The superb coastal scenery and natural environment of the Ross of Mull invites anyone to explore the many beaches and rocky coves on foot, or by getting out on the water on canoe or kayak. Wild swimming, cycling, bouldering, wildlife watching, geology and botany are other common outdoor interests amongst our guests. Achaban House caters for the outdoor enthusiast with the provision of additional facilities, including a drying room, laundry, cycle storage and lots of outdoor space for equipment and vehicles.
The variety of walking opportunities on the Ross of Mull and Iona is extensive. The white-sand beaches, peppered by outcrops of pink and red granite, provide a wide choice of beautiful coastal walks. From the door of Achaban House there are several walks of 3km – 10km, while for a more adventurous day out there are stunning longer walks of 16km – 20 km. For detailed information view our page on walking on the Ross of Mull
Further afield there are many other unique walking destinations within easy striking distance by car such as Burg, Carsaig Arches and Mull’s Munro, Ben More. The Walk Highlands website is an excellent source of detailed information on the walking opportunities on the Ross of Mull and Iona
Achaban House is a popular stopping off point for cyclists on tour who appreciate our laundry and drying facilities, covered cycle storage and a handy hose for washing down bicycles. For families or couples arriving with bikes on their cars, car-free Iona is a popular destination. We can also advise on the quieter roads, such as to Kintra and Knockvologan and the 10km Loch Pottie Route which is mainly off-road.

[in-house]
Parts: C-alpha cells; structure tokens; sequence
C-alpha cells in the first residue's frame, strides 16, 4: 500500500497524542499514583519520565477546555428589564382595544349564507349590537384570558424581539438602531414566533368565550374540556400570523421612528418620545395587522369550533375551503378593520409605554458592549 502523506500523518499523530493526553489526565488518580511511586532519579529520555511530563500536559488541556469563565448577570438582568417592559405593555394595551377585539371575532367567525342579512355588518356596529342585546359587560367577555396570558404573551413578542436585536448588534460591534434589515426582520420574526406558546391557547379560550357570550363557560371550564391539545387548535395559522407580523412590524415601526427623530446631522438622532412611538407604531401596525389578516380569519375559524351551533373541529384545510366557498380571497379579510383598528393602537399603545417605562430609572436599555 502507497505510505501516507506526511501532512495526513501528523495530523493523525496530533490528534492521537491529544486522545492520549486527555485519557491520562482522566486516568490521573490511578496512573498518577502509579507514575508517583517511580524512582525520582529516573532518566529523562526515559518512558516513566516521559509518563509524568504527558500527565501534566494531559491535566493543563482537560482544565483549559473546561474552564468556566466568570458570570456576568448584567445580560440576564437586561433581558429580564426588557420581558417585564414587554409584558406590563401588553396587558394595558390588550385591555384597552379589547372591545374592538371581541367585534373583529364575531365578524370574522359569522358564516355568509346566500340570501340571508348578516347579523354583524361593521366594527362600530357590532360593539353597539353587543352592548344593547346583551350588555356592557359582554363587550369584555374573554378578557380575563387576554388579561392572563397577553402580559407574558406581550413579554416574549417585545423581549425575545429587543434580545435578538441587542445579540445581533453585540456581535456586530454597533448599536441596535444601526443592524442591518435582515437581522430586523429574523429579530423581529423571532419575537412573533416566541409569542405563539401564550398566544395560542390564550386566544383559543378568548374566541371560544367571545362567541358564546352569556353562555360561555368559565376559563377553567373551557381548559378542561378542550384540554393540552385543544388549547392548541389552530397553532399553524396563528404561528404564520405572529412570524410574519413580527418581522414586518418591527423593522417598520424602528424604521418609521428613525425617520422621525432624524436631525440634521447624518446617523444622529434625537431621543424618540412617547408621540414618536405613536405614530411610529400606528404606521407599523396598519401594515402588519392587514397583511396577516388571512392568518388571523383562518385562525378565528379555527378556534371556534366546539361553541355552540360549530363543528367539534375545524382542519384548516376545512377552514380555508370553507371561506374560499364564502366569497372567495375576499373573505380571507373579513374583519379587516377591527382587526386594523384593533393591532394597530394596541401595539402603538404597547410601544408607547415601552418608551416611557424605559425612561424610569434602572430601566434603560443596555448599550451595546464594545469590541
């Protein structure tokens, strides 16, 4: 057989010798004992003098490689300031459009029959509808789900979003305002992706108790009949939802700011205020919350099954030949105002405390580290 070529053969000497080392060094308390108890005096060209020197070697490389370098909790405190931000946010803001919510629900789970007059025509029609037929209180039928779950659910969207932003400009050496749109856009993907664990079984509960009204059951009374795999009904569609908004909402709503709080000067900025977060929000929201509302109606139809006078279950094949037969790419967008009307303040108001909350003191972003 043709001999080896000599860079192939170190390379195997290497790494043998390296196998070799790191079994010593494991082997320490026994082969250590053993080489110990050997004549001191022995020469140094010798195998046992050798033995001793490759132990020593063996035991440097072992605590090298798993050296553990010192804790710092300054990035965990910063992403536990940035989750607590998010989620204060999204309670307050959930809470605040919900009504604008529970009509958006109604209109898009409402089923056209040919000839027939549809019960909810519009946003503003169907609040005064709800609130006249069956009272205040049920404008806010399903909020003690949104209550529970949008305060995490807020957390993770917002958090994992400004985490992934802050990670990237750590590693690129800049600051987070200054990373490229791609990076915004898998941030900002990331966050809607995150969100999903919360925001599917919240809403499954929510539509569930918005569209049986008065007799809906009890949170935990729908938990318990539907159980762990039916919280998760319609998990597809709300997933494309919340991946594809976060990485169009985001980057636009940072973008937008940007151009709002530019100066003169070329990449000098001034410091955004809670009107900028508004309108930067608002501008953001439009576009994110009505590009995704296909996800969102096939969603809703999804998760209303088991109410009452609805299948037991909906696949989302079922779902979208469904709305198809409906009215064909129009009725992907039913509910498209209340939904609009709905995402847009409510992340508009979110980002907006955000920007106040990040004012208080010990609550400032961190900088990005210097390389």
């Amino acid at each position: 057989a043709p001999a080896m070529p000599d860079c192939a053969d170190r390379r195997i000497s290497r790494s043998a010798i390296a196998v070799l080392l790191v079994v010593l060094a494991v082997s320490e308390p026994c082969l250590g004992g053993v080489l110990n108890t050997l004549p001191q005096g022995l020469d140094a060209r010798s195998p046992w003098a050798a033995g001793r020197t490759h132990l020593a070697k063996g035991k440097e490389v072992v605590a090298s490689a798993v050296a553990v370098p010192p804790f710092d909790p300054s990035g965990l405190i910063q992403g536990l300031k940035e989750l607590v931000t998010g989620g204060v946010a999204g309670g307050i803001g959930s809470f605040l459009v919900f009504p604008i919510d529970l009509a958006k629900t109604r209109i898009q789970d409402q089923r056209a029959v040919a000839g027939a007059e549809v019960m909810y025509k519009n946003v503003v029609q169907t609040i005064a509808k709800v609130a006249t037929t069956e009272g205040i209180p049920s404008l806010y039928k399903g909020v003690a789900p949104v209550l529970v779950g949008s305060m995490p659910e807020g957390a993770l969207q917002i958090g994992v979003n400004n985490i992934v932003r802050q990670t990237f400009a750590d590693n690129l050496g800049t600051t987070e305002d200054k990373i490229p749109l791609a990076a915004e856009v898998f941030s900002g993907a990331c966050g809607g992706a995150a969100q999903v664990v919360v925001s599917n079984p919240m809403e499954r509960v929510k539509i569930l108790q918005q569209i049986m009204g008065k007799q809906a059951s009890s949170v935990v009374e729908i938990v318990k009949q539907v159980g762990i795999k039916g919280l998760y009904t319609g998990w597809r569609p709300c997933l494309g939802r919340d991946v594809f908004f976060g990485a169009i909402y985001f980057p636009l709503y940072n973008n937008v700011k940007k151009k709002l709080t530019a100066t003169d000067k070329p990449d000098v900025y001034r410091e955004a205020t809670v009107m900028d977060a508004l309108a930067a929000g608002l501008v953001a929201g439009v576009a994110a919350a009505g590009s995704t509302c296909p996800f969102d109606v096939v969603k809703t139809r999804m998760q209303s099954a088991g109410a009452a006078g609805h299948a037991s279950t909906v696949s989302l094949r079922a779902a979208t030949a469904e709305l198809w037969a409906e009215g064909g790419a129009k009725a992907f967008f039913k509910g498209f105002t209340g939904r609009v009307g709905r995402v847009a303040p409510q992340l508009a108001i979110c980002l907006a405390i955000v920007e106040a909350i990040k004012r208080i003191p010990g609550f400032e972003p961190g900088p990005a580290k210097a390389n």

Getting out on the water is the perfect way to explore the fascinating coastline of the Ross of Mull. In good weather it is possible to paddle out to Iona and even journey right around the island. Fingal’s Cave and the Treshnish Isles are also within reach given perfect conditions. Fionnphort, Fidden, Kintra, Bunessan and Uisken offer excellent access points to wonderful stretches of the coast and provide options for varying weather and sea conditions. Kayaks can be stored in an area in the grounds of Achaban House.
Wild Swimming & Snorkelling
The pink granite coves and silver-sand beaches at nearby Torr Mor and Fidden and along the south coast at locations such as Ardalanish and Uiskin have clear, translucent waters, ideal for swimming and snorkelling. The water is not warm, yet many locals and visitors swim in the sea regularly without a wetsuit! Read our news page on wild swimming with Calum Maclean.
Natural history and wildlife
Mull is home to rare wildlife and the island is famed for its golden eagle population and the successful reintroduction of white-tailed eagles. Mull is a haven for many other bird species, around 260 in total and a particular stronghold for hen harriers. Otters can be spotted along the extensive coastline while porpoises and dolphins, basking sharks and minke whales are often seen on the boat trips which depart from Fionnphort Pier. Mull is very rich in plant species, in particular orchids, lichen, liverworts and mosses. There are even around 250 different types of seaweed!
Bouldering and Rock Climbing
The crags along the coast are very popular for bouldering and rock climbing and most are to be found at the western end of the Ross of Mull. The fascinating geology of Mull provides a huge variety of rock types which require a range of climbing skills and which is very attractive to rock climbers.